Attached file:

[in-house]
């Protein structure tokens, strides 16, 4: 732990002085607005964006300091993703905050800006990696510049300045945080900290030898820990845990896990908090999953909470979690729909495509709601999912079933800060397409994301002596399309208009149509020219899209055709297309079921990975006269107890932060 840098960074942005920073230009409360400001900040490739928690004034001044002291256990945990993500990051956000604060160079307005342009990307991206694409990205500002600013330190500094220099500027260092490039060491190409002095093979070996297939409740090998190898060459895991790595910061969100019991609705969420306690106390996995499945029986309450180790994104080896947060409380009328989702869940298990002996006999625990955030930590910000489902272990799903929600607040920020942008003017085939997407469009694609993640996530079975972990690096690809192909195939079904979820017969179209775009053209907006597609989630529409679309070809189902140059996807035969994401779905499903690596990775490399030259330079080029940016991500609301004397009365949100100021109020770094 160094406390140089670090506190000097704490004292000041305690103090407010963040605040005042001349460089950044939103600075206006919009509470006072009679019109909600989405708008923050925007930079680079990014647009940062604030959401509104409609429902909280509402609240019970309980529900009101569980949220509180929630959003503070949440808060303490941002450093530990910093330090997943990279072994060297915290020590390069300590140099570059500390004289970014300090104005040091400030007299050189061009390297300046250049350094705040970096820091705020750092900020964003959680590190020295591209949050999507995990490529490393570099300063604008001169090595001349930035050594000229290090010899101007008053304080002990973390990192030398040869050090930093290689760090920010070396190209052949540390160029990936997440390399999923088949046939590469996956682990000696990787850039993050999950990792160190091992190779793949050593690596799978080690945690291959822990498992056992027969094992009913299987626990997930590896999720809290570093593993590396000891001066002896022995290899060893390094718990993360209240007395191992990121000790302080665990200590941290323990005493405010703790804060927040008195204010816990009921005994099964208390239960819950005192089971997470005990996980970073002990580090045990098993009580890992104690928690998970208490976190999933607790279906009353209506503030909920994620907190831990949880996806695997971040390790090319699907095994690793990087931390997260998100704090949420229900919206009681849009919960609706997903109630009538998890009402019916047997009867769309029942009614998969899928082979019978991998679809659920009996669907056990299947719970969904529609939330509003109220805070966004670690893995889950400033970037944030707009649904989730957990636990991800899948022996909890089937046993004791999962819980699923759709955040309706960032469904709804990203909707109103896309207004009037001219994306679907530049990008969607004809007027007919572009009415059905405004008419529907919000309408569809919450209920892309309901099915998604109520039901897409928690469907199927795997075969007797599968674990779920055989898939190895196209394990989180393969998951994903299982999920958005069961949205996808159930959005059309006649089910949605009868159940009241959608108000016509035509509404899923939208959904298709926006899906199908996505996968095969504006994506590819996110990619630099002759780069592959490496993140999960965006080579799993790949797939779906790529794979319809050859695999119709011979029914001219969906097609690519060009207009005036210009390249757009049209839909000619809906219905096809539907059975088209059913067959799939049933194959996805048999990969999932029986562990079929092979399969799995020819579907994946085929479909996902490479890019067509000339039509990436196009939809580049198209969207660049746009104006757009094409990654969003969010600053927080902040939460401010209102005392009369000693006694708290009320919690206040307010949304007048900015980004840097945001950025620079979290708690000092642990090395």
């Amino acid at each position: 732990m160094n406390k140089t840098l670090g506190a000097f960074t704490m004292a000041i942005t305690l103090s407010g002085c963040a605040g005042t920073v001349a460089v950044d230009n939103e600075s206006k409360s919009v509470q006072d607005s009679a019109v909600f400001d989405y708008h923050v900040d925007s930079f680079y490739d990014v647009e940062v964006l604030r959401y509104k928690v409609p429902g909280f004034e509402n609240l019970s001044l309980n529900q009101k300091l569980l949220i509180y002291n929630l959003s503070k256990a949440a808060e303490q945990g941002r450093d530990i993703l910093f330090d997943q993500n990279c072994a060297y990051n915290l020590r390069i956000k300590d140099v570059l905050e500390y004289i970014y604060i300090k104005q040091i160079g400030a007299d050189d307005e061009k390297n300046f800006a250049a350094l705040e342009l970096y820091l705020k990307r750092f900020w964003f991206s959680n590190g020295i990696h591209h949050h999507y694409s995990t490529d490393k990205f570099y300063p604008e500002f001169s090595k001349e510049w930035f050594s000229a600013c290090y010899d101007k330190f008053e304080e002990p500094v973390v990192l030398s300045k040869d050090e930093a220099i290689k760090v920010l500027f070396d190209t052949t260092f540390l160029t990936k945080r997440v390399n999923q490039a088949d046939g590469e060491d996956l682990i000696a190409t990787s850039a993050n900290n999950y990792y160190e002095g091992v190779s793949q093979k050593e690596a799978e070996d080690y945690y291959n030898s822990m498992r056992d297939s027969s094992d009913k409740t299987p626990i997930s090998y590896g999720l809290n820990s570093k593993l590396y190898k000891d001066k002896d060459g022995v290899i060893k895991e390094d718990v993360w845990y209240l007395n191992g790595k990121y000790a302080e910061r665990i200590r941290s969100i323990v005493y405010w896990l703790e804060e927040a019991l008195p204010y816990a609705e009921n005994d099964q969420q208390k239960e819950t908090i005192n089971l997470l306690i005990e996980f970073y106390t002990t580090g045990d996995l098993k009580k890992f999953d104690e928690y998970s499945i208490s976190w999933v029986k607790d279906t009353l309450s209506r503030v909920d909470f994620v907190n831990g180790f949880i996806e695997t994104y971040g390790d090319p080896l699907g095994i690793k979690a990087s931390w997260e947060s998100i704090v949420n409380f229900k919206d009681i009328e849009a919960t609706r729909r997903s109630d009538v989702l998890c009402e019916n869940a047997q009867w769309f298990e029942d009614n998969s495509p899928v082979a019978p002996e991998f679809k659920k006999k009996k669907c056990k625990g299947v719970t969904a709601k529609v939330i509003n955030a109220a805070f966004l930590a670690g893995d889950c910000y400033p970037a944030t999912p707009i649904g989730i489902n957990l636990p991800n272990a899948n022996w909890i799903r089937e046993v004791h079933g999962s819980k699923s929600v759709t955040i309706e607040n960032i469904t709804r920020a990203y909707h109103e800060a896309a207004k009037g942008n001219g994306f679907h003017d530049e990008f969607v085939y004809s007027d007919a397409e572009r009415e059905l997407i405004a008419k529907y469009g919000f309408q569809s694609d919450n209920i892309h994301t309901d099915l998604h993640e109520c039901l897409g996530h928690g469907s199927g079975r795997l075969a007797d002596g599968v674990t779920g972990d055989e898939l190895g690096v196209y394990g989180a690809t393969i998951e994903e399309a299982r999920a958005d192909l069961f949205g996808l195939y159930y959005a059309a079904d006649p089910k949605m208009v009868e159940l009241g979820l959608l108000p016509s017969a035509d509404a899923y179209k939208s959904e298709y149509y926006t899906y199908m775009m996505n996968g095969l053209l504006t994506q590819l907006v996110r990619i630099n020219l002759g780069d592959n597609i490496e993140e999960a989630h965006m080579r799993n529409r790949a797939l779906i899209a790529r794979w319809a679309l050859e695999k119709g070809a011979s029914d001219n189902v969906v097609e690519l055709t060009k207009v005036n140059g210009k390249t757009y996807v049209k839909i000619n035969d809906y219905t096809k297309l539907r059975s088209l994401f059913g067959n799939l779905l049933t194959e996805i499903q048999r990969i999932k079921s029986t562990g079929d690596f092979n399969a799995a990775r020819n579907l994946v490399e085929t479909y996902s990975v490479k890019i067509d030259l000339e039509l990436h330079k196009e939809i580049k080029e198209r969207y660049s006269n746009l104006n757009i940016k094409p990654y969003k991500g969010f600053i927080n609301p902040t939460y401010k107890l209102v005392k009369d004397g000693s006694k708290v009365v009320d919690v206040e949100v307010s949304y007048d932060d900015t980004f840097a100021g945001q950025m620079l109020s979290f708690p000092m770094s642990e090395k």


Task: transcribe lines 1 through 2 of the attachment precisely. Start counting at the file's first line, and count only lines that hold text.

[in-house]
């Protein structure tokens, strides 16, 4: 732990002085607005964006300091993703905050800006990696510049300045945080900290030898820990845990896990908090999953909470979690729909495509709601999912079933800060397409994301002596399309208009149509020219899209055709297309079921990975006269107890932060 840098960074942005920073230009409360400001900040490739928690004034001044002291256990945990993500990051956000604060160079307005342009990307991206694409990205500002600013330190500094220099500027260092490039060491190409002095093979070996297939409740090998190898060459895991790595910061969100019991609705969420306690106390996995499945029986309450180790994104080896947060409380009328989702869940298990002996006999625990955030930590910000489902272990799903929600607040920020942008003017085939997407469009694609993640996530079975972990690096690809192909195939079904979820017969179209775009053209907006597609989630529409679309070809189902140059996807035969994401779905499903690596990775490399030259330079080029940016991500609301004397009365949100100021109020770094 160094406390140089670090506190000097704490004292000041305690103090407010963040605040005042001349460089950044939103600075206006919009509470006072009679019109909600989405708008923050925007930079680079990014647009940062604030959401509104409609429902909280509402609240019970309980529900009101569980949220509180929630959003503070949440808060303490941002450093530990910093330090997943990279072994060297915290020590390069300590140099570059500390004289970014300090104005040091400030007299050189061009390297300046250049350094705040970096820091705020750092900020964003959680590190020295591209949050999507995990490529490393570099300063604008001169090595001349930035050594000229290090010899101007008053304080002990973390990192030398040869050090930093290689760090920010070396190209052949540390160029990936997440390399999923088949046939590469996956682990000696990787850039993050999950990792160190091992190779793949050593690596799978080690945690291959822990498992056992027969094992009913299987626990997930590896999720809290570093593993590396000891001066002896022995290899060893390094718990993360209240007395191992990121000790302080665990200590941290323990005493405010703790804060927040008195204010816990009921005994099964208390239960819950005192089971997470005990996980970073002990580090045990098993009580890992104690928690998970208490976190999933607790279906009353209506503030909920994620907190831990949880996806695997971040390790090319699907095994690793990087931390997260998100704090949420229900919206009681849009919960609706997903109630009538998890009402019916047997009867769309029942009614998969899928082979019978991998679809659920009996669907056990299947719970969904529609939330509003109220805070966004670690893995889950400033970037944030707009649904989730957990636990991800899948022996909890089937046993004791999962819980699923759709955040309706960032469904709804990203909707109103896309207004009037001219994306679907530049990008969607004809007027007919572009009415059905405004008419529907919000309408569809919450209920892309309901099915998604109520039901897409928690469907199927795997075969007797599968674990779920055989898939190895196209394990989180393969998951994903299982999920958005069961949205996808159930959005059309006649089910949605009868159940009241959608108000016509035509509404899923939208959904298709926006899906199908996505996968095969504006994506590819996110990619630099002759780069592959490496993140999960965006080579799993790949797939779906790529794979319809050859695999119709011979029914001219969906097609690519060009207009005036210009390249757009049209839909000619809906219905096809539907059975088209059913067959799939049933194959996805048999990969999932029986562990079929092979399969799995020819579907994946085929479909996902490479890019067509000339039509990436196009939809580049198209969207660049746009104006757009094409990654969003969010600053927080902040939460401010209102005392009369000693006694708290009320919690206040307010949304007048900015980004840097945001950025620079979290708690000092642990090395």